More Health:

March 02, 2021

Strep throat may exacerbate ADHD symptoms, new study finds

The bacterial infection doesn't appear to worsen Tourette's Syndrome — contrary to prior research

Children's Health ADHD
Strep and tic disorders Source/Image licensed from Ingram Image

A study conducted by the University of Calgary found strep throat doesn't appear to worsen Tourette's Syndrome — a finding that runs contrary to prior research.

Streptococcus — the bacteria that causes strep throat — may increase hyperactivity and impulsiveness among children with attention deficit hyperactivity disorder, a new study suggests. 

The Canadian researchers set out to examine whether an infection aggravates Tourette Syndrome, a type of tic disorder that involves involuntary, repetitive movement and vocalizations.

They failed to find a link between strep exposure and the worsening of Tourette symptoms — a finding that contradicts previous research. 

However, they found a 20% increase in ADHD symptoms of hyperactivity and impulsiveness that could be linked to strep exposures. 

According to the National Institute of Mental Health, ADHD is "a brain disorder marked by an ongoing pattern of inattention and/or hyperactivity-impulsivity that interferes with functioning and development."

The researchers took throat swabs and blood samples from 715 children with chronic tic disorders to check for group A streptococcus every four months for about 16 months. This type of bacteria causes strep throat, impetigo and other infections.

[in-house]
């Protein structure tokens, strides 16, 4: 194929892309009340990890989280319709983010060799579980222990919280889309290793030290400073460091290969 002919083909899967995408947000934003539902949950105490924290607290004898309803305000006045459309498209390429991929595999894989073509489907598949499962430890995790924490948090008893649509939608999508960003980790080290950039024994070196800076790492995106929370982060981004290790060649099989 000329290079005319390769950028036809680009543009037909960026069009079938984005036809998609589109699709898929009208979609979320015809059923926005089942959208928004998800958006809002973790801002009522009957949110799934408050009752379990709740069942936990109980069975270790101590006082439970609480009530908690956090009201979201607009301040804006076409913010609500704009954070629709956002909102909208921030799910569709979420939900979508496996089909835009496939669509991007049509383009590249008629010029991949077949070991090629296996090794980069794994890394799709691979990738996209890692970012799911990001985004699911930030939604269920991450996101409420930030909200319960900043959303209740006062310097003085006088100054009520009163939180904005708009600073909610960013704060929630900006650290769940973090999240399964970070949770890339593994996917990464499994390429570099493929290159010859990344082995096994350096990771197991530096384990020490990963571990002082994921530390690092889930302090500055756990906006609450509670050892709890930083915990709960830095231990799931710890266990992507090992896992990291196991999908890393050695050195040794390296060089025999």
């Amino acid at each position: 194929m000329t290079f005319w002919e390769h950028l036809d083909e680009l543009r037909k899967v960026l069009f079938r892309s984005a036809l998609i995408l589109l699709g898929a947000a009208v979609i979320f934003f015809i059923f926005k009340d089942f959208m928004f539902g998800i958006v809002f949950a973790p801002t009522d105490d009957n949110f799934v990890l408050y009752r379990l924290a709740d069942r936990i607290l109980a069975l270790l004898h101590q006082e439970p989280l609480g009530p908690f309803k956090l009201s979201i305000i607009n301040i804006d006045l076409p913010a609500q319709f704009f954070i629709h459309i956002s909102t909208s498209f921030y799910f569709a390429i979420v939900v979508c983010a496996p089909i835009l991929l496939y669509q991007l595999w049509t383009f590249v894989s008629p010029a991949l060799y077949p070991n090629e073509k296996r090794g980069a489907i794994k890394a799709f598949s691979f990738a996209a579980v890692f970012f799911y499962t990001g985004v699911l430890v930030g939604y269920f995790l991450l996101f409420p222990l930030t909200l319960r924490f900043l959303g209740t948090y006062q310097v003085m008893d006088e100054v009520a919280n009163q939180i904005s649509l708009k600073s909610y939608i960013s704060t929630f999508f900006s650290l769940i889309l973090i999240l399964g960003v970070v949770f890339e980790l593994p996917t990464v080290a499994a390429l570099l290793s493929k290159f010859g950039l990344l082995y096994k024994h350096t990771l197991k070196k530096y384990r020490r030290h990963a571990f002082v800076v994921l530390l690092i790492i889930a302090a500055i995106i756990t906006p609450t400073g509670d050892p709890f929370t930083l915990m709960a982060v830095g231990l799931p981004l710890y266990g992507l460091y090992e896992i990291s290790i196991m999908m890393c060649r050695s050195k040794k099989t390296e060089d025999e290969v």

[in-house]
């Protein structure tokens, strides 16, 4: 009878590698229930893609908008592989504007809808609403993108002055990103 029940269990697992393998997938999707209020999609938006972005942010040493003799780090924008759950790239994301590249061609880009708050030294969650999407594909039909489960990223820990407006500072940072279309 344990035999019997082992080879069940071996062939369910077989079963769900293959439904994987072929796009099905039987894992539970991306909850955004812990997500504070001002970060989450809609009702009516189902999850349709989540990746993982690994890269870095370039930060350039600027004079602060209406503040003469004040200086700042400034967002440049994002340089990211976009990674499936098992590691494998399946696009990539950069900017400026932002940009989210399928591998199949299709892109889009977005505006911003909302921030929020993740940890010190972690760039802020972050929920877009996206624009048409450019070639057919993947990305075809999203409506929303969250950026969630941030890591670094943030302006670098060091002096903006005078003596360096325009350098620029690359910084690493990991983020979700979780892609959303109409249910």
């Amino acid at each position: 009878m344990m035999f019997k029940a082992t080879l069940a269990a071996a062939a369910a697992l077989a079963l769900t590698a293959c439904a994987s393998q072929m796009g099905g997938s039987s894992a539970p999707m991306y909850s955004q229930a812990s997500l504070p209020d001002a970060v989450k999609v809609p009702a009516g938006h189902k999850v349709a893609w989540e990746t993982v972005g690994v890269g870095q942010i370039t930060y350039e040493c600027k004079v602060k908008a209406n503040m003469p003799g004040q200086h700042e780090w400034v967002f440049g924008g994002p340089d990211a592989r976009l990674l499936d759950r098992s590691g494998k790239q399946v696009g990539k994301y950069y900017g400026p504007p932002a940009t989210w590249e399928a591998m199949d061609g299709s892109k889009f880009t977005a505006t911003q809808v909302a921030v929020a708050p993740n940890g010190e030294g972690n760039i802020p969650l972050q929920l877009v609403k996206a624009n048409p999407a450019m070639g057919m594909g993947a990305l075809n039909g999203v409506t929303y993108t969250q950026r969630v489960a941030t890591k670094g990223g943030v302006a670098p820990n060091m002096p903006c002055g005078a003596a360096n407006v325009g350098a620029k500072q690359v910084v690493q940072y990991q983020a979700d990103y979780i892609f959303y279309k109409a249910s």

Ninety-one percent of the study participants were diagnosed with Tourette Syndrome. In addition, more than 250 had ADHD and 227 had obsessive compulsive disorder.

The researchers found that more than 300 of the children had worsening symptoms, but there was no link between strep exposure and worsening Tourette or OCD symptoms.

"The link between streptococcus and tics in children is still a matter of intense debate," study author Davide Martino of the University of Calgary told U.S. News & World Report.

Martino said that more research is needed to better understand what else could be causing the tics to worsen. He said social stress from living with the disorder or another pathogen could be at play.

The findings were published in the journal Neurology.

Follow us

Health Videos